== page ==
As the world begins to turn a corner on Covid-19, many global economies are reporting a major labor shortage.
And the worst is yet to come.
According to experts, the tight labor market is expected to produce a "turnover tsunami"-- a mass number of employees voluntarily quitting their jobs and pursuing new opportunities. The conventional wisdom of preventing employee turnover--that is, to pay people a higher salary--fails to take into account the realities of human behavior. It's not all about the money. These days, especially post-pandemic, people expect more out of their work beyond a paycheck. This is particularly true of the younger Millennial and Gen Z cohorts, a purpose-hungry demographic on the quest for making meaning at work.
So if it's not about paying them more money, what is it? As chief scientist at Emotive Technologies and Apex, my team and I are always on the hunt for finding the secret sauce of employee engagement and how it aligns with the psychological realities of the human experience.
My workplace's latest research, in collaboration with our academic partners at Harvard Business School and the University of California Berkeley-Haas, revealed what we call the two-step people strategy to help de-risk possible turnover.
First, make people feel good; and second, find their fit.
Make People Feel Good
Employee happiness is your first line of defense in preventing turnover: academic studies suggest that employees who feel more positive emotions at work are more engaged, and thus, are less likely to leave the organization.
Positive emotions include feelings of joy, enthusiasm, inspiration, pride, and challenge. These positive emotions underpin engagement at work: engaged workers are bursting with energy, happily engrossed in work, and view their work as more significant and meaningful.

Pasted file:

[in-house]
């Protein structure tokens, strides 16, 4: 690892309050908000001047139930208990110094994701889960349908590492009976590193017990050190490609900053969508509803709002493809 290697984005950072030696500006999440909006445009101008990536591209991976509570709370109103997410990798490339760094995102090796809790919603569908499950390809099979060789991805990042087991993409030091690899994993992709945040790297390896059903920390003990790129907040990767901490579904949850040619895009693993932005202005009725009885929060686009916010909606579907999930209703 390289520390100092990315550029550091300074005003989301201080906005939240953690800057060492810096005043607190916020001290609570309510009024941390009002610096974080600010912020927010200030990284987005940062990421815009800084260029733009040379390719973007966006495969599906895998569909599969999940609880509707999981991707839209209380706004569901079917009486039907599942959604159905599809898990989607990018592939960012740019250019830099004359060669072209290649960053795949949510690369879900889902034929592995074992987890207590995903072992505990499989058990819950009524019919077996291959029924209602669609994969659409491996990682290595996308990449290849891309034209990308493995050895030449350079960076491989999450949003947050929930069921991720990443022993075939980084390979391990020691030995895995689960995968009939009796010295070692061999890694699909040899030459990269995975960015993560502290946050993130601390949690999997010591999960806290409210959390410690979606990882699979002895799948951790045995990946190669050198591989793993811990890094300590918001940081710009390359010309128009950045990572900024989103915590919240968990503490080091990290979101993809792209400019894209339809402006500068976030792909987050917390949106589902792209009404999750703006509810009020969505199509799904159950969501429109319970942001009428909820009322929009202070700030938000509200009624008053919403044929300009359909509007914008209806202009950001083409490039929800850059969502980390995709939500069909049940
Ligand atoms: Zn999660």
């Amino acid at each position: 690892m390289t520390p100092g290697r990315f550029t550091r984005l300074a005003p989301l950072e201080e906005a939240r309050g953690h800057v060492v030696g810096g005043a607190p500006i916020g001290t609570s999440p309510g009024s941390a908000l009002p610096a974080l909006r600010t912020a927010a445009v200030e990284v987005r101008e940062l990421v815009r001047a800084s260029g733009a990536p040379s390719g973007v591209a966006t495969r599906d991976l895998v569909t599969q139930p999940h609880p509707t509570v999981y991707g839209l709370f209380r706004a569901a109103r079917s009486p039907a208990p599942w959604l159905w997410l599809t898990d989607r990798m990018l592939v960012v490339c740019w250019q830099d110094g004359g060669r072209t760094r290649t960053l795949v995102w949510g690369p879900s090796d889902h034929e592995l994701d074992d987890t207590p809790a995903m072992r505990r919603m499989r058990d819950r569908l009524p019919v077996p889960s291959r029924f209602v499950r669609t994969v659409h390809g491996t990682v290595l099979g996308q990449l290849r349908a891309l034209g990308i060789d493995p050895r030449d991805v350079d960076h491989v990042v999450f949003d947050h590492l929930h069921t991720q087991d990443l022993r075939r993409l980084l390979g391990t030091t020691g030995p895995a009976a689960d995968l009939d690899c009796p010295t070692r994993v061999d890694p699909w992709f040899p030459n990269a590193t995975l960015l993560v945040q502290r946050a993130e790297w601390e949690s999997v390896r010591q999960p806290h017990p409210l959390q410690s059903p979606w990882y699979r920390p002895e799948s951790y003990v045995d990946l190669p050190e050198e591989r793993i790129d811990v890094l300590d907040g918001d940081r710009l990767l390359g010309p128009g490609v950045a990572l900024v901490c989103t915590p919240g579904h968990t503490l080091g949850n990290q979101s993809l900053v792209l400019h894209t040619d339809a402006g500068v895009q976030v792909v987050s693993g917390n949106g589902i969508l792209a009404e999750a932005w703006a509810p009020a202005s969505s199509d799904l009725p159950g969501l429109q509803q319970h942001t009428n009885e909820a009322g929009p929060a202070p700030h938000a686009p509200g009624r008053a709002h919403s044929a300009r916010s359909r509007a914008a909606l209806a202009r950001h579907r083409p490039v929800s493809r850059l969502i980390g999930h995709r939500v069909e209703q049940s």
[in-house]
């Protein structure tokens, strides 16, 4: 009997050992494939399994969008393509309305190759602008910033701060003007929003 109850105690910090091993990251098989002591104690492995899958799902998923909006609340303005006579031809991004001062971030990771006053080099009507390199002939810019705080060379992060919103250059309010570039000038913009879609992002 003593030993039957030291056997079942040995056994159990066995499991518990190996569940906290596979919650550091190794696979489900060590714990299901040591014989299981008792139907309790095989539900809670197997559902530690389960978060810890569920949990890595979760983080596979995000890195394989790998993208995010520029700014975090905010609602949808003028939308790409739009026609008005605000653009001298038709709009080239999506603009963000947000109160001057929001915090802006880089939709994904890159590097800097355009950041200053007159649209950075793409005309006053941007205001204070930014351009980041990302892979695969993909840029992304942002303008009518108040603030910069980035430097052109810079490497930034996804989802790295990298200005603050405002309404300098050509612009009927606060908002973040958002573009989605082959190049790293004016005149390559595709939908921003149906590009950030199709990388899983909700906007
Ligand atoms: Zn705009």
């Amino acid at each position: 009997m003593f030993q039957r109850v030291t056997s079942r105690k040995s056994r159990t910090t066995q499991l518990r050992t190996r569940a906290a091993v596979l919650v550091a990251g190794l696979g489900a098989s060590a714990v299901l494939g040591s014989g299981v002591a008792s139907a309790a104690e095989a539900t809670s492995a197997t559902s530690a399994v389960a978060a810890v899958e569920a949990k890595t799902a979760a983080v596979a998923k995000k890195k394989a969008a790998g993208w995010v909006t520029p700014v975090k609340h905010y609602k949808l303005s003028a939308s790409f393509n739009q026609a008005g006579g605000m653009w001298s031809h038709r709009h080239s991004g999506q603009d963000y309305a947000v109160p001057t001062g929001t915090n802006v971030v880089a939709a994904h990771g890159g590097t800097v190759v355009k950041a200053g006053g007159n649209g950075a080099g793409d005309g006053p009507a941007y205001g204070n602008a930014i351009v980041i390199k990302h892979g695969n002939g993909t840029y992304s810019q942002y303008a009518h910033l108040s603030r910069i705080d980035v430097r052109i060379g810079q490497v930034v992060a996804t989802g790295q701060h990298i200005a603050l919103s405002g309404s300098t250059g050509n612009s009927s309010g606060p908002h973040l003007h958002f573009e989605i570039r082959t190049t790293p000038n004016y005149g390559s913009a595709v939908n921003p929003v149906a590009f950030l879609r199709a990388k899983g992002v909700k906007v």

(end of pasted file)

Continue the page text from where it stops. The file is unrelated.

Here's a pro tip on positive emotions: A good rule of thumb is to spend on experiences instead of material items. Although experiences are, by definition, short-lived and fleeting, they can engage all of the senses (from smells to touch)--resulting in a fond memory that can cheer someone up during a hard time as they recollect and think back to the fun time.
Find Their Fit
What do I mean by fit, exactly? I'm not talking about exercise. In the workplace, feelings of fit entail the belief that one's values match (or "fit") the values of one's organization. People who experience fit tend to stay because values are long-lasting.
It's more true now, post-pandemic than ever before. In our study last month, we found that feelings of fit--by far--are the most important driver of employee engagement. In fact, feelings of fit were six times more important to boosting engagement than an increase in pay.
Fit is all about values, meaning, and purpose. So, to get there, consider revising your organization's mission statement to reflect the enduring attitudes of your employees.
Do a regular pulse to get a sense for what your people value the most. If your organization's mission is to become the industry leader and generate revenue, then it will be difficult for employees' values to align with the organization's mission.
If, on the other hand, your organization's mission is to have some societal impact (such as Google's "organize the world's information and make it universally accessible and useful"), then it is easier for employees to find that their values are reflected in the business.